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While attempting to adopt more TDD practices lately on a project I've run into to a situation regarding tests that cover future requirements which has me curious about how others are solving this problem.

Say for example I'm developing an application called SuperUberReporting and the current release is 1.4. As I'm developing features which are to be included in SuperUberReporting 1.5 I write a test for a new file export feature that will allow exporting report results to a CSV file. While writing that test it occurs to me that the feature to support exports to some other formats are slated for later versions 1.6, 1.7, and 1.9 which are documented in a issue tracking software. Now the question that I'm faced with is whether I should write up tests for these other formats or should I wait until I actually implement those features? This question hits at something a bit more fundamental about TDD which I would like to ask more broadly.

Can/should tests be written up front as soon as requirements are known or should the degree of stability of the requirements somehow determine whether a test should be written or not?

More generally, how far in advance should tests be written? Is it OK to write a test that will fail for two years until the that feature is slated to be implemented? If so then how would one organize their tests to separate tests that are required to pass versus those that are not yet required to pass? I'm currently using NUnit for a .NET project so I don't mind specifics since they may better demonstrate how to accomplish such organization.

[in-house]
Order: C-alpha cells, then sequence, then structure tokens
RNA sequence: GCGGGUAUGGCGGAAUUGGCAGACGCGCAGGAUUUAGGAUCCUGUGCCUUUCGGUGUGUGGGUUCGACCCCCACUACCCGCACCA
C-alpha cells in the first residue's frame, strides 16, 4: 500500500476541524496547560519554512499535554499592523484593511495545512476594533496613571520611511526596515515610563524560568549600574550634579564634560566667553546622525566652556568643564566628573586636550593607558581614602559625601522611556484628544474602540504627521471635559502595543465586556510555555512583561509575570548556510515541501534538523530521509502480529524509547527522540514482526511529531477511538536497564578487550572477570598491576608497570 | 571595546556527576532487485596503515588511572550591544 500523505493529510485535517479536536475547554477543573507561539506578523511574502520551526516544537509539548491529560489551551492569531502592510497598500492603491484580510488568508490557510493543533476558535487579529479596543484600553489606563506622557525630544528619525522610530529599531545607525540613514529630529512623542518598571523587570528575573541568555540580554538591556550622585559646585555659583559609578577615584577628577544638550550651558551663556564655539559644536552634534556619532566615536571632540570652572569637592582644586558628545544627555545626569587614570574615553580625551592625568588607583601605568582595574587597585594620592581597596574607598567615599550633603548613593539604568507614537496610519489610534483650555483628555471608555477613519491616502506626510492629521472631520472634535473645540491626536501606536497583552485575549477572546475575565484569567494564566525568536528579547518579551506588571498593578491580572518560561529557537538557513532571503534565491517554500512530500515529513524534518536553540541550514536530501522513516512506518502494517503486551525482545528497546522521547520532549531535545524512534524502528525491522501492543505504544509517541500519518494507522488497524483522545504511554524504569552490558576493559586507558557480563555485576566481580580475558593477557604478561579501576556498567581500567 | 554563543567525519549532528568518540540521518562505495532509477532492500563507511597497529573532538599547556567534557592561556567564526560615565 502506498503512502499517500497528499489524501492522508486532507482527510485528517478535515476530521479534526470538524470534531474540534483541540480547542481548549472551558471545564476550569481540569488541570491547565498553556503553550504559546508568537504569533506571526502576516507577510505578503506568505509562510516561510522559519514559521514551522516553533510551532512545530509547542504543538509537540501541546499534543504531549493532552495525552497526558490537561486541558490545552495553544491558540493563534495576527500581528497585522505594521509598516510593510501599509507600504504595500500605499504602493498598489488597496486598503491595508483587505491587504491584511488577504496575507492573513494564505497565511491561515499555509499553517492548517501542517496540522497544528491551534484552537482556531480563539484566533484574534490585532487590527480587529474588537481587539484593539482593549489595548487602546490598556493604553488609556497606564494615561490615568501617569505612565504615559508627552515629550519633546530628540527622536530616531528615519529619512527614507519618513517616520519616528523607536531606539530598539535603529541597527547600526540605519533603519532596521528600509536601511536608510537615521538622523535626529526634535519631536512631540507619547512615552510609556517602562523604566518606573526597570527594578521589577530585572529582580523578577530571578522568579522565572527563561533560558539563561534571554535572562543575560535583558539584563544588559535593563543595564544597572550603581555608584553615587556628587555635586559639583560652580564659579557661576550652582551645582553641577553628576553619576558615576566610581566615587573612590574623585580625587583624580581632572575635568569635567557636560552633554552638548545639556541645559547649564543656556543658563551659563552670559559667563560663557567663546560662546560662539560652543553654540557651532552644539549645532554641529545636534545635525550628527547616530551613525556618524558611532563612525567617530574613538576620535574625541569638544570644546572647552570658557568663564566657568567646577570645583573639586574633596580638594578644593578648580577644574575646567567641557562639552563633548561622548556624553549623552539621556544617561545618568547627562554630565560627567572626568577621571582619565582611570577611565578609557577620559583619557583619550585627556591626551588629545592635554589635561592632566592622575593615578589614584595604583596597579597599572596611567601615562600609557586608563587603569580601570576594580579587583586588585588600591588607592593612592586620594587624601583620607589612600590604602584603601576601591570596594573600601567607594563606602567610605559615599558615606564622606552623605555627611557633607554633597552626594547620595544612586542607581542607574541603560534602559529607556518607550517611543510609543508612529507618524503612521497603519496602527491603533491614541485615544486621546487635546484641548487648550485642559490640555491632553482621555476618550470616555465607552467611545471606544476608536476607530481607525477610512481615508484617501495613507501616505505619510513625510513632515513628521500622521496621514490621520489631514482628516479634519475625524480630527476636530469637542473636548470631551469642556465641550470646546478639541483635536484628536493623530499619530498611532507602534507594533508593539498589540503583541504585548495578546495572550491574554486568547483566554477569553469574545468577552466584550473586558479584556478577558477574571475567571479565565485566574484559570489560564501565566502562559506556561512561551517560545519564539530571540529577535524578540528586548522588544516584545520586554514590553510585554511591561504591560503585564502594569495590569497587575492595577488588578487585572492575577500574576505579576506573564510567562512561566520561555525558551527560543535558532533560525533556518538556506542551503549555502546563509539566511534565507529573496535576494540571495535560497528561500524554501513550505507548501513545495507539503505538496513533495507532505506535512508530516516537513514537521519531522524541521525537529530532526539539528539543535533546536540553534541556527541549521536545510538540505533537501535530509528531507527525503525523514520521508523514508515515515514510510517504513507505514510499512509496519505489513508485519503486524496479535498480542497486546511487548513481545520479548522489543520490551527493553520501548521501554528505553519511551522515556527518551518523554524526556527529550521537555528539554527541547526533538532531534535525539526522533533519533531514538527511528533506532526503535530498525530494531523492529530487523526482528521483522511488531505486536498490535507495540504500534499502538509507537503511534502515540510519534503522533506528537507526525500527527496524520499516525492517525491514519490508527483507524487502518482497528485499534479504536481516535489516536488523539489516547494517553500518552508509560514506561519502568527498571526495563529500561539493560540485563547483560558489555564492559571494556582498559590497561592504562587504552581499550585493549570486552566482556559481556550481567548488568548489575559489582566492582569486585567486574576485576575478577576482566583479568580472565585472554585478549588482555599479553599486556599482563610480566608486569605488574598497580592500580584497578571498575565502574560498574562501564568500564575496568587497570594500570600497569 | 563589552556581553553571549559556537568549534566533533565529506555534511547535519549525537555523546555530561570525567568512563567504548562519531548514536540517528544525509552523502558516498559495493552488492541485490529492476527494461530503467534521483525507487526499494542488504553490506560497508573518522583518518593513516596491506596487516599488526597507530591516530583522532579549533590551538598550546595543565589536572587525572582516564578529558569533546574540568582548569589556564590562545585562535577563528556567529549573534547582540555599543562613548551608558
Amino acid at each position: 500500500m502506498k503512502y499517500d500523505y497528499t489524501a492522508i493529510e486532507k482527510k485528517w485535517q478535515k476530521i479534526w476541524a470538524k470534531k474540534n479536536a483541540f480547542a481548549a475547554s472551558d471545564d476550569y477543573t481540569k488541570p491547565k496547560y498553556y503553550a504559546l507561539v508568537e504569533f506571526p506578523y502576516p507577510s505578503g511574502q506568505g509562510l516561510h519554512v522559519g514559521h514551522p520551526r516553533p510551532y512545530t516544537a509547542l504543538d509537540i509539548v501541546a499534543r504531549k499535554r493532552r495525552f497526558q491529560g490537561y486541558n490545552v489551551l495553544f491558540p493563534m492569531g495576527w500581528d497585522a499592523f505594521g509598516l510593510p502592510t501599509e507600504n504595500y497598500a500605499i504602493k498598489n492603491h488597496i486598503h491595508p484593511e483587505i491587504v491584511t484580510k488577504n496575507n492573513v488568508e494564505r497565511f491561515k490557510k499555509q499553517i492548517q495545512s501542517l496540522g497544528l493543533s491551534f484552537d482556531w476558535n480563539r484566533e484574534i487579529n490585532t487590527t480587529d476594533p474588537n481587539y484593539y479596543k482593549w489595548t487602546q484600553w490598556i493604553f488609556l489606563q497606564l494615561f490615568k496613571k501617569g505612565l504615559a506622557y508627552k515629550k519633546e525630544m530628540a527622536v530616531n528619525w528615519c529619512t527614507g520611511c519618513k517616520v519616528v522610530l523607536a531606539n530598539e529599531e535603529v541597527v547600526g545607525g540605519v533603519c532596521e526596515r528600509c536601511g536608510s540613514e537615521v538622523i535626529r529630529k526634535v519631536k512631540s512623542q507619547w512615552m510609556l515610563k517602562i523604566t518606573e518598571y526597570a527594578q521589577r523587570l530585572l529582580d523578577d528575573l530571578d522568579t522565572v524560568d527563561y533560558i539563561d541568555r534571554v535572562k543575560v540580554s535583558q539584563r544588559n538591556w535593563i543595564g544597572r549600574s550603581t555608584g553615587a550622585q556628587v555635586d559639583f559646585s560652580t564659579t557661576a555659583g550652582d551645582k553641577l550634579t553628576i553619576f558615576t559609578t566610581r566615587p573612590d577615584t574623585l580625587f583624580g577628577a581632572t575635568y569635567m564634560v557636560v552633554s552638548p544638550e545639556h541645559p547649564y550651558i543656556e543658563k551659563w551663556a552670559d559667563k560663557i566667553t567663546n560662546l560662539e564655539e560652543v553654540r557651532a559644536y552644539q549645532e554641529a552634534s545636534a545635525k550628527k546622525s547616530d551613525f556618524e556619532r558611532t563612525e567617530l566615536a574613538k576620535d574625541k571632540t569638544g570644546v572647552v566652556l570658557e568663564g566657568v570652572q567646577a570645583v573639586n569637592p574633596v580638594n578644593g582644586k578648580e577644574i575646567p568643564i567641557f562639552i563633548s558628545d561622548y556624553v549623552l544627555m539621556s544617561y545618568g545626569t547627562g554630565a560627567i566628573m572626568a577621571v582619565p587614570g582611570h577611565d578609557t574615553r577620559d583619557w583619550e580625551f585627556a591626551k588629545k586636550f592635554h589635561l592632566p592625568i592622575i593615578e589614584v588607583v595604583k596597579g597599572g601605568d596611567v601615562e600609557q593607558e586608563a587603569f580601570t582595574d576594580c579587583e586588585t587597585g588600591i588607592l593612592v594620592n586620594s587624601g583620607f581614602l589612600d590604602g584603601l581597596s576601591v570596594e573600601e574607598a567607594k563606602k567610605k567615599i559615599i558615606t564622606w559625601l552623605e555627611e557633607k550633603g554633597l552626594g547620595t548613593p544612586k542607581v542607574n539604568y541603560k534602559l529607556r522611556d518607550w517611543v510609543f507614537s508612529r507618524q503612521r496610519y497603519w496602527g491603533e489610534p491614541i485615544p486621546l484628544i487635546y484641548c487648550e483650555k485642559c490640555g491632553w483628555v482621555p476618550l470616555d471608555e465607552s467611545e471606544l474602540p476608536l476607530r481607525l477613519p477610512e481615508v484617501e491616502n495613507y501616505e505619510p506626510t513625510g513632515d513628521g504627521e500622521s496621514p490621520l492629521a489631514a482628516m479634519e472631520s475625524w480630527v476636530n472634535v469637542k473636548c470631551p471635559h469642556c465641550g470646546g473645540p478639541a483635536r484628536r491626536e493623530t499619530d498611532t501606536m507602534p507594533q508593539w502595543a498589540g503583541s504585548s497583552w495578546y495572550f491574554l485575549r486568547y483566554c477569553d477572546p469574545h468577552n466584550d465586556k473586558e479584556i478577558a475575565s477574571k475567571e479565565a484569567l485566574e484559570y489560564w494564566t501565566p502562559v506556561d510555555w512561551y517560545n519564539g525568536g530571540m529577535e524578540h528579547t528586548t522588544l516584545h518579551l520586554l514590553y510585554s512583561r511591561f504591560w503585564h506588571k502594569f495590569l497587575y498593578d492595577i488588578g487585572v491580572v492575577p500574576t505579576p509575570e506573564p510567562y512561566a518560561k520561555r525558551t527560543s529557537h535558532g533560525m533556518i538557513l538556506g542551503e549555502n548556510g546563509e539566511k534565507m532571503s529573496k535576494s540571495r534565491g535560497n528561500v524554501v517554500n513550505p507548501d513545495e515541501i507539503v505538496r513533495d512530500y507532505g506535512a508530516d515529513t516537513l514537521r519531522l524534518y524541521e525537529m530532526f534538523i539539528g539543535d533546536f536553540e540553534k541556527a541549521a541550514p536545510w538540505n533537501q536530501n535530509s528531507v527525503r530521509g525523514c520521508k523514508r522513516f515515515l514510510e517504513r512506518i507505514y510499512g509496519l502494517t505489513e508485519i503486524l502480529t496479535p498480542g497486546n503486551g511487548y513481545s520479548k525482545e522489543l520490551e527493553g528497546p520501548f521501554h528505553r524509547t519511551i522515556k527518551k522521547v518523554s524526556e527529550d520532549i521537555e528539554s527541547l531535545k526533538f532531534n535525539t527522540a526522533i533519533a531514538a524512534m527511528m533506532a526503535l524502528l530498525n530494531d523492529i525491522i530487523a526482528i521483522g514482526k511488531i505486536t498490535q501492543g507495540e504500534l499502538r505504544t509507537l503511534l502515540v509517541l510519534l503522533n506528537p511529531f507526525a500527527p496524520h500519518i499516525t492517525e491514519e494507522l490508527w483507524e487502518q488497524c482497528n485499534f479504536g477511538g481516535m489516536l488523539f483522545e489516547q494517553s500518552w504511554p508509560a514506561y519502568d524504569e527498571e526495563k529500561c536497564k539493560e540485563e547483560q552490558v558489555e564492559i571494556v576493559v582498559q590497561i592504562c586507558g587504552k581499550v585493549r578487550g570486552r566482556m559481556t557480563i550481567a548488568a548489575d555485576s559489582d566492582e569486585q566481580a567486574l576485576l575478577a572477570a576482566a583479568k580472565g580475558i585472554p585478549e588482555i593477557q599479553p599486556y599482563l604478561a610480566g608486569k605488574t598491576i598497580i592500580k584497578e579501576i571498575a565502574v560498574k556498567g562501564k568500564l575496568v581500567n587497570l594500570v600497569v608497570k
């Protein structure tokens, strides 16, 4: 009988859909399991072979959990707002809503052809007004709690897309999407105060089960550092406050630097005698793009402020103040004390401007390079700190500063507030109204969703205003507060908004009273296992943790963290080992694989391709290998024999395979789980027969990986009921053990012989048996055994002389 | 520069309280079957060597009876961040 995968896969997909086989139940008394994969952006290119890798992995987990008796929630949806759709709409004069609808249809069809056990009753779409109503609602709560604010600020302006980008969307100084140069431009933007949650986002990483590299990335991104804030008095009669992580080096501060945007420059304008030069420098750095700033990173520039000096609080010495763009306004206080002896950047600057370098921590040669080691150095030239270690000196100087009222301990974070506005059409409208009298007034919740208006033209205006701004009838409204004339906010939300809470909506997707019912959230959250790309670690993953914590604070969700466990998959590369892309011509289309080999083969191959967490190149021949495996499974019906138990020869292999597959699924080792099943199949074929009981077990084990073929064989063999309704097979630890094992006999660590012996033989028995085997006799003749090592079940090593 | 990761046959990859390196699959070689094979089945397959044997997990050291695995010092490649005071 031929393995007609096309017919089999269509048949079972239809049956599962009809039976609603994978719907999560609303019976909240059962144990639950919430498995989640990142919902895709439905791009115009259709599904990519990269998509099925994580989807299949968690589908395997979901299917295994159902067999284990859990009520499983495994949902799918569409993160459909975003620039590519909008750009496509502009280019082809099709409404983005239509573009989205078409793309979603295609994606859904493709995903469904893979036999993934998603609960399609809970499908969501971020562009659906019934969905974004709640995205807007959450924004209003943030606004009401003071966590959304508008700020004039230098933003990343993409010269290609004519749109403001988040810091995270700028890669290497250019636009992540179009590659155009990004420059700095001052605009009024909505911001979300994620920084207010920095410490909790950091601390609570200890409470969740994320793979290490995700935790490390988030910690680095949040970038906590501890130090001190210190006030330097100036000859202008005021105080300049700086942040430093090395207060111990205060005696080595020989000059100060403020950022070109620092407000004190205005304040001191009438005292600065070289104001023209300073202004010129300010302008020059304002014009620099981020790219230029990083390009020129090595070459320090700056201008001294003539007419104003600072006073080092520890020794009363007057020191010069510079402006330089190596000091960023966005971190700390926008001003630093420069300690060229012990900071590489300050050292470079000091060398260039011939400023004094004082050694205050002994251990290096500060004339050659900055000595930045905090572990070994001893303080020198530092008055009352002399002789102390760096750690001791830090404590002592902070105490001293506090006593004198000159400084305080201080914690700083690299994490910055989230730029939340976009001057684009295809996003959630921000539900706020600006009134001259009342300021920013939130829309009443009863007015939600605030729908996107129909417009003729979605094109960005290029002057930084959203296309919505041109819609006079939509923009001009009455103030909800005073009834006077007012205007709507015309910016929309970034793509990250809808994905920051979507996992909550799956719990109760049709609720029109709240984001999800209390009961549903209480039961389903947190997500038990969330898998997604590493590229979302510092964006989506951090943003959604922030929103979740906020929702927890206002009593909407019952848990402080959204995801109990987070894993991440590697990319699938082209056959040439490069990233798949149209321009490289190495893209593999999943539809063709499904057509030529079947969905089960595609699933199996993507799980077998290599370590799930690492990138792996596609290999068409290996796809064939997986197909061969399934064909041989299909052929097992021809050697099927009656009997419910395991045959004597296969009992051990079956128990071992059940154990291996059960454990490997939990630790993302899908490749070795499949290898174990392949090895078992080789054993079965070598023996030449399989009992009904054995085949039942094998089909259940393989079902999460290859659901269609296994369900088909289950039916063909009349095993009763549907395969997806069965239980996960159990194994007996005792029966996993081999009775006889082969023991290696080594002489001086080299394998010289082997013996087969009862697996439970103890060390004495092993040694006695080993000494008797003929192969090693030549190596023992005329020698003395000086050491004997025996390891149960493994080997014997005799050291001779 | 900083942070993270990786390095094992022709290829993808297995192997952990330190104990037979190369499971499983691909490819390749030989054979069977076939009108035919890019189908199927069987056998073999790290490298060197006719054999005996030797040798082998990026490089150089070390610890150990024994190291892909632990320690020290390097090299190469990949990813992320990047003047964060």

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3 Answers 3

up vote 5 down vote accepted

If you're doing TDD properly, you will have a continuous integration server (something like Cruise Control or TeamCity or TFS) that builds your code and runs all your tests every time you check in. If any tests fail, the build fails.

So no, you don't go writing tests in advance. You write tests for what you're working on today, and you check in when they pass.

Failing tests are noise. If you have failing tests that you know fail, it will be much harder for you to notice that another (legitimate) failure has snuck in. If you strive to always have all your tests pass, then even one failing test is a big warning sign -- it tells you it's time to drop everything and fix that bug. But if you always say "oh, it's fine, we always have a few hundred failing tests", then when real bugs slip in, you don't notice. You're negating the primary benefit of having tests.

Besides, it's silly to write tests now for something you won't work on for years. You're delaying the stuff you should be working on now, and you're wasting work if those future features get cut.

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+1; an excellent answer. –  Carl Manaster Oct 21 '11 at 16:24
While I agree and approached with this same attitude at first, I can see the benefit of establishing tests as a form of requirements. So in my example if I could decorate my tests for requirements for version 1.7 differently such as a [NotYetRequired] attribute that would be a great way of keeping track of this stuff or even designating different developers as test writers who are closer to the requirements and other developers who are making those tests pass. –  jpierson Oct 21 '11 at 16:43